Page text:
Coal India’s tardy CSR comes in for CAG rap
The country’s premier public sector company and the world’s largest coal producer, Coal India Ltd (CIL), has come under fire from the government’s auditor for under-utilising the budgetary allocation for its corporate social responsibility (CSR) schemes.business Updated: Sep 07, 2011 23:02 IST
The country’s premier public sector company and the world’s largest coal producer, Coal India Ltd (CIL), has come under fire from the government’s auditor for under-utilising the budgetary allocation for its corporate social responsibility (CSR) schemes.The Comptroller and Auditor General (CAG) has said in its report, tabled in Parliament on Wednesday, that the budget allocation of CIL for community and peripheral development was Rs 211.8 crore in the period from 2004 to 2010. This was 0.7% of the company’s aggregate net profit of Rs 31,062.3 crore.
“Even the allocated amount was not fully utilised as the utilisation of funds (Rs 153 crore) during 2004-10 fell short of budgeted allocation in all its subsidiaries, thus allowing the CSR activities to remain unfulfilled,” the CAG report said.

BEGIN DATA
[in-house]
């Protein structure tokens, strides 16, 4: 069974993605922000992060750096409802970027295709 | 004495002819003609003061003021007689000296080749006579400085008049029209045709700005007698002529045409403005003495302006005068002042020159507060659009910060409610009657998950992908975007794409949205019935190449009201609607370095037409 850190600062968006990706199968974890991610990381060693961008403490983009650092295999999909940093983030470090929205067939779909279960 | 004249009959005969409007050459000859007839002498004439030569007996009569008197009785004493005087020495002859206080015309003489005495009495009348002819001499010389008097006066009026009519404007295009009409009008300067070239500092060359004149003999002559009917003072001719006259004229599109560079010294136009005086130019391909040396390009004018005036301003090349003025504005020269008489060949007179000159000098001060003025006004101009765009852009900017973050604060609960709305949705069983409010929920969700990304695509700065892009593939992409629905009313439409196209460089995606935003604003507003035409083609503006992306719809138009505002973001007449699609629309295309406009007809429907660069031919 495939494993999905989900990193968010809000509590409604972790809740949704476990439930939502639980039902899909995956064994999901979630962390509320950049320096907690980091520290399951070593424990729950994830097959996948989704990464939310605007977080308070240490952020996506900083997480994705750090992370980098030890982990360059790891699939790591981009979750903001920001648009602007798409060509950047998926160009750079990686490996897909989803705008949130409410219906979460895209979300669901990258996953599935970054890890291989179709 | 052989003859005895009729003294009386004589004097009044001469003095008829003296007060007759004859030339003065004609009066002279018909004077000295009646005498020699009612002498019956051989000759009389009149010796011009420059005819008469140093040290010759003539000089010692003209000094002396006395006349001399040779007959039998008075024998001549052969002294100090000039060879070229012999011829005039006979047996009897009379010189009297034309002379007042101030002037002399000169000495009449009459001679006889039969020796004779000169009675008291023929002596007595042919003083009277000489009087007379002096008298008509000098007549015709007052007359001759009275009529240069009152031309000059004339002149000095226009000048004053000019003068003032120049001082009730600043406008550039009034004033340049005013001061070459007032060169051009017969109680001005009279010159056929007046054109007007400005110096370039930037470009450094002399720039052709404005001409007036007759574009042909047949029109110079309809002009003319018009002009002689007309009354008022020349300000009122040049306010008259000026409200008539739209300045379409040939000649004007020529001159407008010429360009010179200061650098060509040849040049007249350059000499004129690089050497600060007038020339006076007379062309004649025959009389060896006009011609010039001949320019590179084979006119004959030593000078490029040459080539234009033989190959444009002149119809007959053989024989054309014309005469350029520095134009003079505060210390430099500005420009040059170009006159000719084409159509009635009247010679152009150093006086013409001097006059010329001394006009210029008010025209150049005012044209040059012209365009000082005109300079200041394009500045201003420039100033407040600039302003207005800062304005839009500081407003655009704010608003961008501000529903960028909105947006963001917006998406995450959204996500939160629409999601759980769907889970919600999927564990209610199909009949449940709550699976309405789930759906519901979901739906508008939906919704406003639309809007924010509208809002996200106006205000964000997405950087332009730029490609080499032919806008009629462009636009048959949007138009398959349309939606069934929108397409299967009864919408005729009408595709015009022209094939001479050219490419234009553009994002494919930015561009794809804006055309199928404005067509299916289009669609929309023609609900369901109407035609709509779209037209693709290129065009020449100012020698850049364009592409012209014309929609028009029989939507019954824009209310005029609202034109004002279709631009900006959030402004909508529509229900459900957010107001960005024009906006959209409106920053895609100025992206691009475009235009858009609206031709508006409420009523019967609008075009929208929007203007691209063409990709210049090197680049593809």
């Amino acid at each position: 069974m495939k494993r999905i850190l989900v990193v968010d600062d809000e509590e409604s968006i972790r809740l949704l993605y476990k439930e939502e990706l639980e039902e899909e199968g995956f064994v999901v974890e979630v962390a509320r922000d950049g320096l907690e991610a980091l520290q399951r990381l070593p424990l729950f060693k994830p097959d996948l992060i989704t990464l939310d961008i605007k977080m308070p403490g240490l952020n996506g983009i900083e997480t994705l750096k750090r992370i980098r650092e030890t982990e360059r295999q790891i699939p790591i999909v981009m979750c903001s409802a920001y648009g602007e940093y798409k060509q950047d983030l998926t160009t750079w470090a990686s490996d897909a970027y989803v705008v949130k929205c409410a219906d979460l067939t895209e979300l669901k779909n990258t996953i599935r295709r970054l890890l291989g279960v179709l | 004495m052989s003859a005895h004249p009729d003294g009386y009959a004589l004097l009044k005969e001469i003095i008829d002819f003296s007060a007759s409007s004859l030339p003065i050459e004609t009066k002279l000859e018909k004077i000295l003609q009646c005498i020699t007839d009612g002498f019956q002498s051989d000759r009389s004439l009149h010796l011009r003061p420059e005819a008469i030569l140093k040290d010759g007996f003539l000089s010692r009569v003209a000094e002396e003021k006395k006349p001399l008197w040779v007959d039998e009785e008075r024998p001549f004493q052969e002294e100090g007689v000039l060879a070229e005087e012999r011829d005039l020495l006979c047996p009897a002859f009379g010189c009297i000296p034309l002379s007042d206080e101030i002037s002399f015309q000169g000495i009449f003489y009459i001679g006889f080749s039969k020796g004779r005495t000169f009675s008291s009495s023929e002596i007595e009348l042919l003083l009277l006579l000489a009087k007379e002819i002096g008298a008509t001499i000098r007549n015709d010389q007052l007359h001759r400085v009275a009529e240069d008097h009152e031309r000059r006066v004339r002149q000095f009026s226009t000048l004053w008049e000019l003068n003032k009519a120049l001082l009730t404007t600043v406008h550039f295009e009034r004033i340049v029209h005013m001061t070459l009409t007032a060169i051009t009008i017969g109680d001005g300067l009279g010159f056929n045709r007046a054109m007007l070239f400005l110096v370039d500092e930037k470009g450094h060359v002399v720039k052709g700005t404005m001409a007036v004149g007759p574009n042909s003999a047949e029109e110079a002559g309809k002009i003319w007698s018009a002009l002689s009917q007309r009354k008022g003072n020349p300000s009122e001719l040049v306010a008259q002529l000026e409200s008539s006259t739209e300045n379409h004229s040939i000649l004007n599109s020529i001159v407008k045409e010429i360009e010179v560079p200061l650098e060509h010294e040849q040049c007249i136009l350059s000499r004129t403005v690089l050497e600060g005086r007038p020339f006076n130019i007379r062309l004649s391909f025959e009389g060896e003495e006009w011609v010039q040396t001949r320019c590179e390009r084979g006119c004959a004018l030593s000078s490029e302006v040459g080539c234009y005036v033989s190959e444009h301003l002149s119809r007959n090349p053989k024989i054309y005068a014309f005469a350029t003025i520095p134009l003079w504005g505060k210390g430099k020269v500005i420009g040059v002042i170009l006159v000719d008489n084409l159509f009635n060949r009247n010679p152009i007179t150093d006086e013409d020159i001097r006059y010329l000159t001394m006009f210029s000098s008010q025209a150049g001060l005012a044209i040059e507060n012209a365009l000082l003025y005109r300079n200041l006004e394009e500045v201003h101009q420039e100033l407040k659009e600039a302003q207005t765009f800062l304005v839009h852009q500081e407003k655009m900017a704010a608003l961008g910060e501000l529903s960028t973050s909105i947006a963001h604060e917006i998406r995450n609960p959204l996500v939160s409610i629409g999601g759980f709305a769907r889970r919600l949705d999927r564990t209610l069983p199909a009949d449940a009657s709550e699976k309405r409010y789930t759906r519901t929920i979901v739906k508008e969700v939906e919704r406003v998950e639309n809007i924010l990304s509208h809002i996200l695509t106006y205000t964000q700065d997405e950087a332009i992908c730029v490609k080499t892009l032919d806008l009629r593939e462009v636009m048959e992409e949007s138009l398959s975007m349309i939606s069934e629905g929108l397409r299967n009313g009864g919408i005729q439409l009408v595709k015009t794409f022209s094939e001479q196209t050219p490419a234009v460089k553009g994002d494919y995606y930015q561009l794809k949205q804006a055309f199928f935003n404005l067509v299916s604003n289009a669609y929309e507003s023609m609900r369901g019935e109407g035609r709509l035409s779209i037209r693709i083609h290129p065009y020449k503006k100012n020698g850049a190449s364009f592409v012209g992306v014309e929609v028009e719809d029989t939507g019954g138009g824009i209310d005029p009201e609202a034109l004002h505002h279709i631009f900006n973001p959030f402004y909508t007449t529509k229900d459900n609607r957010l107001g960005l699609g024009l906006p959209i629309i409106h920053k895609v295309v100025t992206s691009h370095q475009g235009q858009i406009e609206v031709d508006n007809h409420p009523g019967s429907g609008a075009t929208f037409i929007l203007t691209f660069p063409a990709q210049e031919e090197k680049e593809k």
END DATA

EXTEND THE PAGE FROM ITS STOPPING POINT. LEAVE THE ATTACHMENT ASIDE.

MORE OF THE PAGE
“CIL and its subsidiaries should evolve a mechanism to set up measurable targets with timeline so that performance on CSR activities can be monitored,” the CAG report recommended.
The audit observed that allocation of funds was below the norm of Rs 1 per tonne of coal produced in CIL’s five subsidiaries — Bharat Coking Coal, Northern Coalfields, Mahanadi Coalfields, Western Coalfields and South Eastern Coalfields.
It also found negligence in getting mandatory environmental clearance. “In all, 239 mines in seven coal-producing subsidiaries were working without environmental clearance and no prior clearances (were) obtained in 18 cases for increasing production,” the report said.
The audit also found that there was a backlog in backfilling and technical reclamation of 12,643 hectares of land in CIL’s seven subsidiaries. There was no effluent or sewage treatment plants in six coal mines.
The audit said that in 10 out of 18 open cast mines, there was violation of safety parameters and CIL was unable to achieve zero-harm target.